# Why phase velocity of light is slower in a dielectric than vacuum?

Why does light speed suffer a reduction when it passes through a homogeneous dielectric medium? I know my math says so, i.e.- a highly polarizable ($\chi$) medium is associated with high $\epsilon$ (=$1+\chi$), and according to Helmholtz equation $\nabla^{2}E+\omega^2\mu\epsilon E=0$, the wavelength $\left(\lambda=\dfrac{2\pi}{\omega\sqrt{\mu\epsilon}}\right)$ should shrink down with larger $\epsilon$, leading to slower phase velocity. But is there any intuitive explanation behind that? Why should a highly polarizable medium (with no scattering) lead to slow speed (or smaller wavelength)?

Let me put my question in some other way. Lets assume, we have a group of identical charged harmonic oscillator arranged along a straight line in air, with a finite spacing between them. No damping is there. This should essentially mimic a $1 D$ lossless dielectric medium. Once the rightmost oscillator is set in motion, it will begin radiation. It radiates in all direction, but for the time being, let's just care about the forward radiation only. This propagating radiation will eventually cause all other oscillator to vibrate and re-radiate. If we can explain how the phase difference between any two neighboring oscillators depends on the polarization amplitude $(P=q\times d)$, $d$ being the distance from equilibrium and $q$ is charge), it should suffice to answer my original question, i.e.- why light speed is slower in dielectric.

## 1 Answer

A key to understanding this is realizing that it's not always true. In fact, at x-ray frequencies, refractive indices are typically less than 1, so that the phase velocity is faster than the vacuum speed of light. The key difference is that x-ray frequencies are well above the natural frequencies of most of the electronic excitations that are involved in the polarizability, while visible light frequencies are generally well below many of those electronic excitation frequencies.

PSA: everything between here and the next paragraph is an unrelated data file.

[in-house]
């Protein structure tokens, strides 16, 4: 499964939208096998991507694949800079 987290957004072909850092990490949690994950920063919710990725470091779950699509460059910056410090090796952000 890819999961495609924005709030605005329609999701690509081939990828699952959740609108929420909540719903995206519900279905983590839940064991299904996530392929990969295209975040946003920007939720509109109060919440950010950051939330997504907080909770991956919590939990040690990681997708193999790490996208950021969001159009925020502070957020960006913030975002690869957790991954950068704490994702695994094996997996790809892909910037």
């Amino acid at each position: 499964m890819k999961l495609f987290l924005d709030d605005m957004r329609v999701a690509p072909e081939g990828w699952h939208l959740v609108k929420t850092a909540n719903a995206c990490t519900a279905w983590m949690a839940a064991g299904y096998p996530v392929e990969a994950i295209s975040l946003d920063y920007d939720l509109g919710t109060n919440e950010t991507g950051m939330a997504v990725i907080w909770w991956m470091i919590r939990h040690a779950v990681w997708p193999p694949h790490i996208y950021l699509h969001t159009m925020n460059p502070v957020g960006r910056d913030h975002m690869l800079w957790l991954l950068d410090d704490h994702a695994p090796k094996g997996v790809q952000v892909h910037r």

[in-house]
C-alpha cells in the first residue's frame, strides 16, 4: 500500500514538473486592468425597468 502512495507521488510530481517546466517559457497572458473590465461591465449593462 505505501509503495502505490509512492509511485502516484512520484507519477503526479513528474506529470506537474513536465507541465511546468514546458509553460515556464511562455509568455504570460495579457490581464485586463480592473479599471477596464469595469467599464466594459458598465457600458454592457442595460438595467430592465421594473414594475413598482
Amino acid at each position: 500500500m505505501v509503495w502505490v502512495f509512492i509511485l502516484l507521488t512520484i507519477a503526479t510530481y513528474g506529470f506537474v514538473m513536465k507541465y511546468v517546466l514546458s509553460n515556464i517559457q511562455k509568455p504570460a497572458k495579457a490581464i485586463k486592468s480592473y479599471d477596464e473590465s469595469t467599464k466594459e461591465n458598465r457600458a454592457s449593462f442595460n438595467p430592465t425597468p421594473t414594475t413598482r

And the reason that that matters is because the sign of the phase shift changes. Recall the theory of the damped driven harmonic oscillator: The response of the oscillator is out of phase with the driving frequency, so the light that the oscillator re-emits is also out of phase with the driving frequency. Superposing the original light with the phase-shifted re-emitted light results in a progressive phase shift that's linear with the propagation distance--which is exactly the same thing as a change in the phase velocity. The phase shift depends on the frequency, and in particular it reverse sign as the driving frequency passes through the natural frequency of the oscillator, which explains the refractive index being greater than 1 (typically) at visible frequencies and less than 1 at x-ray frequencies.

Weird things happen in between, for example at the plasma frequency where the real part of the dielectric function goes to zero. And if you structure the material on the mesoscopic scale then even weirder things happen (see metamaterials).

• Thanks a lot elifino. However, I appreciate your statement as an annexed information, instead of a direct answer to my question. Its true that, for different frequencies, $\epsilon$ can be smaller than 1 (leading phase velocity greater than lightspeed), equal to zero (longitudinal surface plasmon wave), or even negative. It all depends on how atoms are polarized by electric field. But how will you intuitively explain the phenomenon of reduced phase-velocity of visible light in a typical dielectric, say glass? – Joy Nov 25 '15 at 6:26
• Also, phase-shift of radiated field due to damping/scattering is accounted as loss in dielectric, and has nothing to do with the imaginary part of propagation constant ($\gamma=\alpha +i\beta$). So it does not explain why we have reduced light speed in a lossless medium. – Joy Nov 25 '15 at 6:38